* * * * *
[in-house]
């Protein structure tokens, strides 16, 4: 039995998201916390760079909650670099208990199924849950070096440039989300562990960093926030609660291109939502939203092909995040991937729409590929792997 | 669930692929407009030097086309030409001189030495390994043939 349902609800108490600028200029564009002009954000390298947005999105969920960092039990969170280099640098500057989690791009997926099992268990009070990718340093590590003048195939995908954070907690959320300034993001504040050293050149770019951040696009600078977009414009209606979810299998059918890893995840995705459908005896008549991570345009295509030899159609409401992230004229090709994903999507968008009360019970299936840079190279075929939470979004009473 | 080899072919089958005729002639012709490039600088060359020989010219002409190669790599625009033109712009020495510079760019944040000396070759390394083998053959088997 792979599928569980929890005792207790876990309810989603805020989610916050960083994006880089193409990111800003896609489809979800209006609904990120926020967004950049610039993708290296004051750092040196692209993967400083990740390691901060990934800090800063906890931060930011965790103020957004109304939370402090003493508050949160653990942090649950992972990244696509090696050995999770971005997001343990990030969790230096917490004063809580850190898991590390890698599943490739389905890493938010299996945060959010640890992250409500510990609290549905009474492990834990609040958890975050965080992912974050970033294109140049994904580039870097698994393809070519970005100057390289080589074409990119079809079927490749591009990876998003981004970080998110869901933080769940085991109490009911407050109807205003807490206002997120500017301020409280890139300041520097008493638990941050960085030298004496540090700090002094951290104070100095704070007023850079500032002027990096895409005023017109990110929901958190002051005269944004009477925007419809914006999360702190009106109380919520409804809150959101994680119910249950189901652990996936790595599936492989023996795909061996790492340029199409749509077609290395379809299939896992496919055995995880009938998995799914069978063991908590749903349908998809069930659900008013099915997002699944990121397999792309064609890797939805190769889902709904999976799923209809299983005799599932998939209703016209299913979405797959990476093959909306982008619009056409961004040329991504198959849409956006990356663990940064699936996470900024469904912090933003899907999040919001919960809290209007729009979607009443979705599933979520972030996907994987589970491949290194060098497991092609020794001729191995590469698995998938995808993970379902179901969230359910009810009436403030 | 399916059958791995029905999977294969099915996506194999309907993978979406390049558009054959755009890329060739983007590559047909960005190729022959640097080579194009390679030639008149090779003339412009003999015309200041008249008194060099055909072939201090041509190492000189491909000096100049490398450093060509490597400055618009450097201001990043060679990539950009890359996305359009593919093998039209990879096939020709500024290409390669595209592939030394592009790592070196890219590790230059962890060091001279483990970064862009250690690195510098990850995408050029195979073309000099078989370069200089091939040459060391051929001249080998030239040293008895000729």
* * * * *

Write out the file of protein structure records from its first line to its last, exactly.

[in-house]
């Protein structure tokens, strides 16, 4: 039995998201916390760079909650670099208990199924849950070096440039989300562990960093926030609660291109939502939203092909995040991937729409590929792997 | 669930692929407009030097086309030409001189030495390994043939 349902609800108490600028200029564009002009954000390298947005999105969920960092039990969170280099640098500057989690791009997926099992268990009070990718340093590590003048195939995908954070907690959320300034993001504040050293050149770019951040696009600078977009414009209606979810299998059918890893995840995705459908005896008549991570345009295509030899159609409401992230004229090709994903999507968008009360019970299936840079190279075929939470979004009473 | 080899072919089958005729002639012709490039600088060359020989010219002409190669790599625009033109712009020495510079760019944040000396070759390394083998053959088997 792979599928569980929890005792207790876990309810989603805020989610916050960083994006880089193409990111800003896609489809979800209006609904990120926020967004950049610039993708290296004051750092040196692209993967400083990740390691901060990934800090800063906890931060930011965790103020957004109304939370402090003493508050949160653990942090649950992972990244696509090696050995999770971005997001343990990030969790230096917490004063809580850190898991590390890698599943490739389905890493938010299996945060959010640890992250409500510990609290549905009474492990834990609040958890975050965080992912974050970033294109140049994904580039870097698994393809070519970005100057390289080589074409990119079809079927490749591009990876998003981004970080998110869901933080769940085991109490009911407050109807205003807490206002997120500017301020409280890139300041520097008493638990941050960085030298004496540090700090002094951290104070100095704070007023850079500032002027990096895409005023017109990110929901958190002051005269944004009477925007419809914006999360702190009106109380919520409804809150959101994680119910249950189901652990996936790595599936492989023996795909061996790492340029199409749509077609290395379809299939896992496919055995995880009938998995799914069978063991908590749903349908998809069930659900008013099915997002699944990121397999792309064609890797939805190769889902709904999976799923209809299983005799599932998939209703016209299913979405797959990476093959909306982008619009056409961004040329991504198959849409956006990356663990940064699936996470900024469904912090933003899907999040919001919960809290209007729009979607009443979705599933979520972030996907994987589970491949290194060098497991092609020794001729191995590469698995998938995808993970379902179901969230359910009810009436403030 | 399916059958791995029905999977294969099915996506194999309907993978979406390049558009054959755009890329060739983007590559047909960005190729022959640097080579194009390679030639008149090779003339412009003999015309200041008249008194060099055909072939201090041509190492000189491909000096100049490398450093060509490597400055618009450097201001990043060679990539950009890359996305359009593919093998039209990879096939020709500024290409390669595209592939030394592009790592070196890219590790230059962890060091001279483990970064862009250690690195510098990850995408050029195979073309000099078989370069200089091939040459060391051929001249080998030239040293008895000729």